Jay Nudd, Liam Maxwell, Jess Gould, and Pete Bentley make up Lake Komo, a Manchester-based collective of post-millennial emotionalists who are currently deep into a debut album. Whilst the four-piece boast a discography that is melodiously diverse (they’re as comfortable with contemporary folk as they are with ambient synth-pop), their impressive musical collection remains united by one recurrent aspect – they’ll all punch you straight in the feelings.
Manners, their latest audible offering, is a delicate, whispering number, that sees vocalist Nudd capture all of the things that made the world so excited about the forthcoming Bon Iver record, and put into one, fragile piece of music. Lake Komo music.
‘We’re only skin and bone / Built to stand alone / Structures of defeat’ he cries during the song’s first verse – and let it be emphasised, cries is the operative word, here. Despite the heavy use of autotune on Nudd’s voice, you can hear him crack a little more with every syllable. It’s an incredibly personal piece of song-writing in which he bares all, crumbling in conjunction with his bandmates’ fragile instrumentals.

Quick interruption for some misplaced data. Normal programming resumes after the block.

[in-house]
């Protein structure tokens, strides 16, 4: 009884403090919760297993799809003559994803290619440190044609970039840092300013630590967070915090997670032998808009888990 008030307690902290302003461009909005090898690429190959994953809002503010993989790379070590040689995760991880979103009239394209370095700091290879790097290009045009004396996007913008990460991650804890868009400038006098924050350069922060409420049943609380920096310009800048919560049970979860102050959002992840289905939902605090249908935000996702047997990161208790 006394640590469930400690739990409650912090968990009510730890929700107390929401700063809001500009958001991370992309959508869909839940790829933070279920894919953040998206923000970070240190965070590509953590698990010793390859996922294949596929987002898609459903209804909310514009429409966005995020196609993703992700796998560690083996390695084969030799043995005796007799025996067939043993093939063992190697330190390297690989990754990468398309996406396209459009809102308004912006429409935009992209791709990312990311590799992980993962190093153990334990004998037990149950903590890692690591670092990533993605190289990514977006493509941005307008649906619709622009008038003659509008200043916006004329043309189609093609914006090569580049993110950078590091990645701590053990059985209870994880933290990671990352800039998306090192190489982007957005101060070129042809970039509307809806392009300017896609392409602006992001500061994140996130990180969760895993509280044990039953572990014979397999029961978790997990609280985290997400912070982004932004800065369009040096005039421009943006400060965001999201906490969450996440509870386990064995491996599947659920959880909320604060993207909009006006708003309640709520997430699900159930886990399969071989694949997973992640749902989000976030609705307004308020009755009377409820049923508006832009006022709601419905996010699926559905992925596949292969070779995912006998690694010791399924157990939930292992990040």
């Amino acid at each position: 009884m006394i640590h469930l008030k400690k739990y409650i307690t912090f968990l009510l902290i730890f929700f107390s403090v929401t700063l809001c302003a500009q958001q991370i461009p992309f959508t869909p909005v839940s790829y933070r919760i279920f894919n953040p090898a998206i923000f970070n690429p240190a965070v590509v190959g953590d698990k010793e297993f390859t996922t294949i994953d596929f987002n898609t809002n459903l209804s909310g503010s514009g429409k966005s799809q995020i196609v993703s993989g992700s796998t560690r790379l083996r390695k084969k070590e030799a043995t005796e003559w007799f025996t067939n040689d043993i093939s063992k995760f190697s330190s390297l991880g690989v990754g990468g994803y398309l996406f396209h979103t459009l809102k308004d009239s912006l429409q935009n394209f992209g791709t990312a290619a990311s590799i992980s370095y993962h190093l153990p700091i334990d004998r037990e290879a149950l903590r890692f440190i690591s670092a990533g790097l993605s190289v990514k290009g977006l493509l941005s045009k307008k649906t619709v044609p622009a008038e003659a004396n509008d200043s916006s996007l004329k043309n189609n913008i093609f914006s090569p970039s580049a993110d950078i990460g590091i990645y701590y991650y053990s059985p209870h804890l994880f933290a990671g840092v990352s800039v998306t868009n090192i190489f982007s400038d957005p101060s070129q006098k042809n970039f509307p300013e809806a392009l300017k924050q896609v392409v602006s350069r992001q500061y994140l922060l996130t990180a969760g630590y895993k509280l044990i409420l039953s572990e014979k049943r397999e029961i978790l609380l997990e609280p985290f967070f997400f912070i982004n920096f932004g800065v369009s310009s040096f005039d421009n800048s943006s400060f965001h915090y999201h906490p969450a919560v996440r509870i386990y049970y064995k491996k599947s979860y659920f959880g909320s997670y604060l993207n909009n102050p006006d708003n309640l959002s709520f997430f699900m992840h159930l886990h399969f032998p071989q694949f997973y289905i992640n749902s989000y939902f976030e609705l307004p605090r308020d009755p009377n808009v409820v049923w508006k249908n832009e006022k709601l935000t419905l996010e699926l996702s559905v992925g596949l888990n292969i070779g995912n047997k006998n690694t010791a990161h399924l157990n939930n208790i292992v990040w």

‘Manners is the most personal song I’ve written to date. It’s about a family member who had a huge impact on my life growing up who eventually succumbed to Alzheimers once she met her later years. There’s a sadness in this song that I don’t think will ever be matched in anything else I write,’ Nudd claims, forthrightly.
‘But I like to think that that sentiment is overpowered by the final message of the song, which is the appreciation and love I have for her. The final line of the song is referring to me when I used to take my shoes off before entering her house, and the hope that I’d do that when I see her again.’
Manners is a stripped back, brave piece of music, that doesn’t shy from the painful stuff. It takes Nudd’s sadness, and builds around it a sensitive wall of sound – not threatening to overshadow, but there to hold a hand. It’s beautiful.
Words by Niall Flynn